Wait. Underdog? It’s not like Busch is not a former NASCAR champion. (He won the Cup in 2004.) But Busch has toiled for a couple of weaker teams since his heyday, and he’s just come off a suspension levied for reasons that you can read about on the internet and which I not going to dignify by discussing here. Let’s just say that he came back from being out by fighting tooth and nail to get that pole on Friday and dominate the rest of the weekend. It would have created the perfect ending to the story of a chastened and (hopefully) changed person to see him win on Sunday afternoon.
What forces were at work to try to make this story not turn out “right”? The battle was between Busch and Harvick, who has been scary fast dating back to last season. Dale Earnhardt Jr. even said on Saturday after the Xfinity race that Harvick has found something, that he’s better than everyone else right now. That it would take a while for everyone else to catch up. Would NASCAR want its current wonder boy upstaged by an upstart that they recently had to discipline?
That’s why the Busch-Harvick battle which went on most of the day was so compelling. Busch wasn’t supposed to challenge, but he’d done more than that. He’d led many, many laps. 65 in all. Harvick had been out front for 34.
The rivalry was on display with about ten laps to go of the originally scheduled 200. Busch was ahead, and Harvick was charging. (Keselowski, up until that point not the story on the day, was, it must be noted, lurking in third, with Earnhardt Jr. fourth). Anyway, Busch would charge through turns one and two ahead. And then, every lap, Harvick would get right to his bumper through turns three and four. Past the start-finish line, the lead would stretch out a little bit for Busch, and he would keep it coming out of those two turns, one and two.
Keselowski, as the 193rd lap wound down, dropped down to fifth, behind Earnhardt Jr. and Johnson. But the real battle was Harvick-Busch, and the crowd, every time they went by, gave them encouragement. Was it cheers for Harvick, who is quickly becoming a Dale Earnhardt-like favorite for his winning ways, and his nastiness? Was it for Busch, the longtime bad boy, childish in his ways and uproarious with his temper, but now seemingly rehabilitated? Hard to say. But when two guys are, as they say, “up on the wheel” the way these two guys were, hardcore racing fans are going to be on their feet. It only seemed right that these two would be the ones to decide the victory.
So where did Keselowski figure in? His day saw him going from an eighth-place start to the top five, where he lurked for a long while, down to the 10th spot on lap 110, a dive which lasted about thirty laps. He would make it up to sixth, then third by lap 170, and second on 190. But he then went back to sixth on lap 200.
And the final, crazy move that got him the win? Even he couldn’t describe it. Here’s what he said to the press after the race: “I don’t remember how the race finished . . . . My short-term memory is not that strong.” He was so focused on the moment, he said, he couldn’t recall the details. “There’s a lot going on, trying to put it all in perspective,” he said.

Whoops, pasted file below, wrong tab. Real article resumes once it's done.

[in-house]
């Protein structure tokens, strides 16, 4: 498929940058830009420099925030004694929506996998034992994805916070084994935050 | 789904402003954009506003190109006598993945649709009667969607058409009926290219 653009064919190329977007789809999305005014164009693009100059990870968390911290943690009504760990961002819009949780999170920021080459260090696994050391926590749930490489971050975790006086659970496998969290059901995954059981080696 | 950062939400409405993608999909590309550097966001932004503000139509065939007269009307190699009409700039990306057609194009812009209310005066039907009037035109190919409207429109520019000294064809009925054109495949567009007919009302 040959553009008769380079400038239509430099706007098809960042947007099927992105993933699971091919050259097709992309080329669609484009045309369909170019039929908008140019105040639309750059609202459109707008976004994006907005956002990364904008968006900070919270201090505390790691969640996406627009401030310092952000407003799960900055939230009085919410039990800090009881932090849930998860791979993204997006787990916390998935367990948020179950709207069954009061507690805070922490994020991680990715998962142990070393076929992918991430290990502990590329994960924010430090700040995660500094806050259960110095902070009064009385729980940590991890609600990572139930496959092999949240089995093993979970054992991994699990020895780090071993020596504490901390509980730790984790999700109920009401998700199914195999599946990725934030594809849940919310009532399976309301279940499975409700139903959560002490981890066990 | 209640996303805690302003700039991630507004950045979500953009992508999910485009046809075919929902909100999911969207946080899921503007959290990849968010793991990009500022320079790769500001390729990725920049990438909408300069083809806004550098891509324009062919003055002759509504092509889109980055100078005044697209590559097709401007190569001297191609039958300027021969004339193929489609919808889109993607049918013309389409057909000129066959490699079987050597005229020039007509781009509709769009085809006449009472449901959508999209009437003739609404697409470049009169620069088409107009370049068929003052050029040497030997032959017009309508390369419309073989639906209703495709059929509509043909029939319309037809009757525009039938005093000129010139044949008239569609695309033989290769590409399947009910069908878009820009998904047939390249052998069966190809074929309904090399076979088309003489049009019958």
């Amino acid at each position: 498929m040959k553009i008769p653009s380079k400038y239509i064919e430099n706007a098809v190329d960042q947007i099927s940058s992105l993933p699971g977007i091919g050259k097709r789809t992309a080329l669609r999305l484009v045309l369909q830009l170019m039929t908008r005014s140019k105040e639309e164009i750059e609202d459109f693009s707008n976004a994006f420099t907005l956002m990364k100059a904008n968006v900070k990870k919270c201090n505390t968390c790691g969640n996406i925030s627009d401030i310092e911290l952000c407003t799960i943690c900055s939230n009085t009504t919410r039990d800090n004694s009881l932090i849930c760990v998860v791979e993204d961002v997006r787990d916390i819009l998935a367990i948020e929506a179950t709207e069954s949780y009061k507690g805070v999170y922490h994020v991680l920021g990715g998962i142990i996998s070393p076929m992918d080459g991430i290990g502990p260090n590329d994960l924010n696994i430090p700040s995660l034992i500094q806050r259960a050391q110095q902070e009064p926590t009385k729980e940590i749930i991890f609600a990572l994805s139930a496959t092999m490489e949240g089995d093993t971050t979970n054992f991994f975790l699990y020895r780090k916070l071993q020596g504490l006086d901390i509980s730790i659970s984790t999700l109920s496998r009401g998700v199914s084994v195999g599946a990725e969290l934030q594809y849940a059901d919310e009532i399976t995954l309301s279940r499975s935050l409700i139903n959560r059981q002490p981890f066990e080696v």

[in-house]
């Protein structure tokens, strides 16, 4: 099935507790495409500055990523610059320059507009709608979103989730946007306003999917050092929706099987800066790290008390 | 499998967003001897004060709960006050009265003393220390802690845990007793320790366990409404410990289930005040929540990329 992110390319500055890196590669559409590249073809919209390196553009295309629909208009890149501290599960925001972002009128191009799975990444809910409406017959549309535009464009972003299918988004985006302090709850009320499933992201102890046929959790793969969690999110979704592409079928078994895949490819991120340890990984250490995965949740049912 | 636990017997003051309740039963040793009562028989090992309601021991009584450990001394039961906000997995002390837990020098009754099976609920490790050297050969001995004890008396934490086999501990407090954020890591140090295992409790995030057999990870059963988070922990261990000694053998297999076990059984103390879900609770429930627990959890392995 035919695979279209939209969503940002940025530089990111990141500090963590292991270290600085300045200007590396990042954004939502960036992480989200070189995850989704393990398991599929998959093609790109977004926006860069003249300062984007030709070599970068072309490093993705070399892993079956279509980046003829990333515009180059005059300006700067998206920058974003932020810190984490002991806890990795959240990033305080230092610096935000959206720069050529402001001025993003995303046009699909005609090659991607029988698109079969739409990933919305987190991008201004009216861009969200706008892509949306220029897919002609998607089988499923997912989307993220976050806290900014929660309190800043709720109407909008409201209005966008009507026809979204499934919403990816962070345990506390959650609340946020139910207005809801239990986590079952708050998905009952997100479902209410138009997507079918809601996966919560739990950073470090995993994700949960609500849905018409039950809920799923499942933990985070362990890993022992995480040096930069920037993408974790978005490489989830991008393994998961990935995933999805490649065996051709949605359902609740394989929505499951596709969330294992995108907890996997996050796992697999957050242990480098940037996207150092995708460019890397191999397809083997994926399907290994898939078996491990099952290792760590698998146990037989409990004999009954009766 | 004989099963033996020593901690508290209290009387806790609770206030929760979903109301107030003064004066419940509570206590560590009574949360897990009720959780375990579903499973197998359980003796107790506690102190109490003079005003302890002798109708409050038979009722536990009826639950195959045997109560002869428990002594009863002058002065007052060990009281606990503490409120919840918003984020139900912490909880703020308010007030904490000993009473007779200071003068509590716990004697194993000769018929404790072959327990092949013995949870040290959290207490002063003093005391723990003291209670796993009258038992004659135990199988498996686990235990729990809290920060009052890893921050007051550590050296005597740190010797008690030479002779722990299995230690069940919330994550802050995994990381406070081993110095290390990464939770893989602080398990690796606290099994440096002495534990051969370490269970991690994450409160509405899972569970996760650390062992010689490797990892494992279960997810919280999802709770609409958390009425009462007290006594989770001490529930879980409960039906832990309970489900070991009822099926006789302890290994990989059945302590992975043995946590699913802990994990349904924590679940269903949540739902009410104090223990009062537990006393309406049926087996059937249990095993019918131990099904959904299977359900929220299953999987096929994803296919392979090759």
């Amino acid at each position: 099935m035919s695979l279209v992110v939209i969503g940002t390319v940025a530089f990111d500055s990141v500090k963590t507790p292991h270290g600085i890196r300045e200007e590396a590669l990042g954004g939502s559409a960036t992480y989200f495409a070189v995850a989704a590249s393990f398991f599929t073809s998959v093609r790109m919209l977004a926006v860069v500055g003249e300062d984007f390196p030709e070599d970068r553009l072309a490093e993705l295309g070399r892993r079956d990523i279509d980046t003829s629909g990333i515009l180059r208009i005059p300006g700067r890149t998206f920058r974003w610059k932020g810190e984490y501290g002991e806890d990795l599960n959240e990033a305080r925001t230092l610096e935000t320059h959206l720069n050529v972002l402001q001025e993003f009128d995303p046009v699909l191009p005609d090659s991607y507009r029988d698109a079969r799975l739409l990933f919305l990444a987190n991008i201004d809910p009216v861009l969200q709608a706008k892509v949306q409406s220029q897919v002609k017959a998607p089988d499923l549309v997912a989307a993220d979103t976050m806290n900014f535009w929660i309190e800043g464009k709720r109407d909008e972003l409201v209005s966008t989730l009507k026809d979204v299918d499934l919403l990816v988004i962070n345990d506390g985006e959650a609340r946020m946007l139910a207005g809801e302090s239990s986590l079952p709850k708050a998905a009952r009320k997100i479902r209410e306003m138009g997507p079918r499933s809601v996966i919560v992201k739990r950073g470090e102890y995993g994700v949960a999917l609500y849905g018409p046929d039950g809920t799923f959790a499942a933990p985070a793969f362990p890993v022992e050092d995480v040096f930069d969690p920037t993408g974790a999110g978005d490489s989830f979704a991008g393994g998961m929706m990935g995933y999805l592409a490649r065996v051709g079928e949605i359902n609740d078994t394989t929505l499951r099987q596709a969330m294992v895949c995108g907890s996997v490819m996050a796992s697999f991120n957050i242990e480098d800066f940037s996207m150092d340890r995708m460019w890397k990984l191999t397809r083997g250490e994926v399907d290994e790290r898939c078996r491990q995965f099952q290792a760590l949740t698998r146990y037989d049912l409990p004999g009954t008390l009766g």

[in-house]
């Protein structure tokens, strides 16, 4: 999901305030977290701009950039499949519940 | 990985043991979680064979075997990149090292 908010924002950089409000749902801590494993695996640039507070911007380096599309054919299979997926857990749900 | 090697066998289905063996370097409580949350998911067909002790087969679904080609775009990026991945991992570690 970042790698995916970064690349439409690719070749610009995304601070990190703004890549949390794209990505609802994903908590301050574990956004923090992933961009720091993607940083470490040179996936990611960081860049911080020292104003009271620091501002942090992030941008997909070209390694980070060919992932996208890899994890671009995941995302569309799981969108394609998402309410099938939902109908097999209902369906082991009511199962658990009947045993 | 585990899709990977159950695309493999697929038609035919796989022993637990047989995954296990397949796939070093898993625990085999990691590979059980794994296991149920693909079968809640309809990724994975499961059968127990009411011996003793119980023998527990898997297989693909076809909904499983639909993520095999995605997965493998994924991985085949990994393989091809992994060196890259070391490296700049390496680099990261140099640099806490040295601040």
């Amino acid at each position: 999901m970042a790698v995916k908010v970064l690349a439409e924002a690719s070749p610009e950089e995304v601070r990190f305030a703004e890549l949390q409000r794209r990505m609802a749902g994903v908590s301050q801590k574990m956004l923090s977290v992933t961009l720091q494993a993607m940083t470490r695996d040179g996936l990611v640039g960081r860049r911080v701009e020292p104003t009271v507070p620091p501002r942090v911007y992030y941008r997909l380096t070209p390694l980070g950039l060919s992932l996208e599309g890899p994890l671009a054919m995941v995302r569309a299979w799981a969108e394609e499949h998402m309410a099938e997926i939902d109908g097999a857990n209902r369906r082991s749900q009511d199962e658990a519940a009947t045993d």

He later added, “It’s hard for me to run y’all through it. I almost need to see the replay, because I feel like when you are in moments like the end of a race as a race car driver, and you have the goal so clearly in front of you, you become so focused that you . . . that you turn the memory function of your brain off. And you use every bit of brainpower you have to focus on the task ahead. For me, that was knowing I had a car with newer tires, that was stronger and faster, and that if I picked the right lanes, and if I read the cars in front of me just right, I would pass them and win the race for our team. When you hit that spot mentally, you can’t remember those things. I honestly don’t remember the end of the race, and I won’t really jog my mind until I watch it on replay, because I was so focused on the task at hand, trying to win the race, knowing the car and the opportunity that I had in front of me, wanting to make the most of it.” K and the guys on pit road, we caught some breaks, and we made the most of the breaks we caught, and that was kind of the story of our race. I looked like we were probably going to finish sixth or seventh there, and that yellow came out, and we came in and pitted, and drove up a little bit, and caught another yellow. We thought, ‘well, now what do we do?’ and so Paul made the call to come down pit road and put four tire on. When he said that, I said, ‘This could either go really good or really bad,’ I didn’t know which one it was going to be.” He said that some drivers took two tires and others used other strategies, but, “On the restart, we were just able to find our way through the lanes and find our way to the front. Somehow we ended up in victory lane leading the last lap.” He would have been happy had the race ended after the first late caution, though if it had, he wouldn’t have won, obviously. “We went from 17th to sixth in one turn, and when the [second late] yellow came out, I was kind of mad. I thought we had a big run, and I thought maybe we sat there in third. I hadn’t reset, but Paul actually said we might get back up and win the race. I said, ‘Oh, oh, yeah.’ He really kept me calm on that one.” After all the work and all the excitement, Keselowski put it best perhaps when he summarized, “It’s picking the right lane and hoping it comes together, and for us, it did at the end.” What that means for Kurt Busch and Kevin Harvick, Johnson, Gordon, Kenseth, and on and on among the leading teams is, well, it’s not simple. But it is disappointing, a Cinderella story gone wrong. Read Brian Kennedy’s Nuts About NASCAR: Auto Club Xfinity 300 Read Brian Kennedy’s How To Make NASCAR Relevant Again Read Brian Kennedy’s Harvick Does Hockey Follow Brian on Twitter @growinguphockey For more information about the Auto Club races, click here. [nggallery id=2015autoclub400]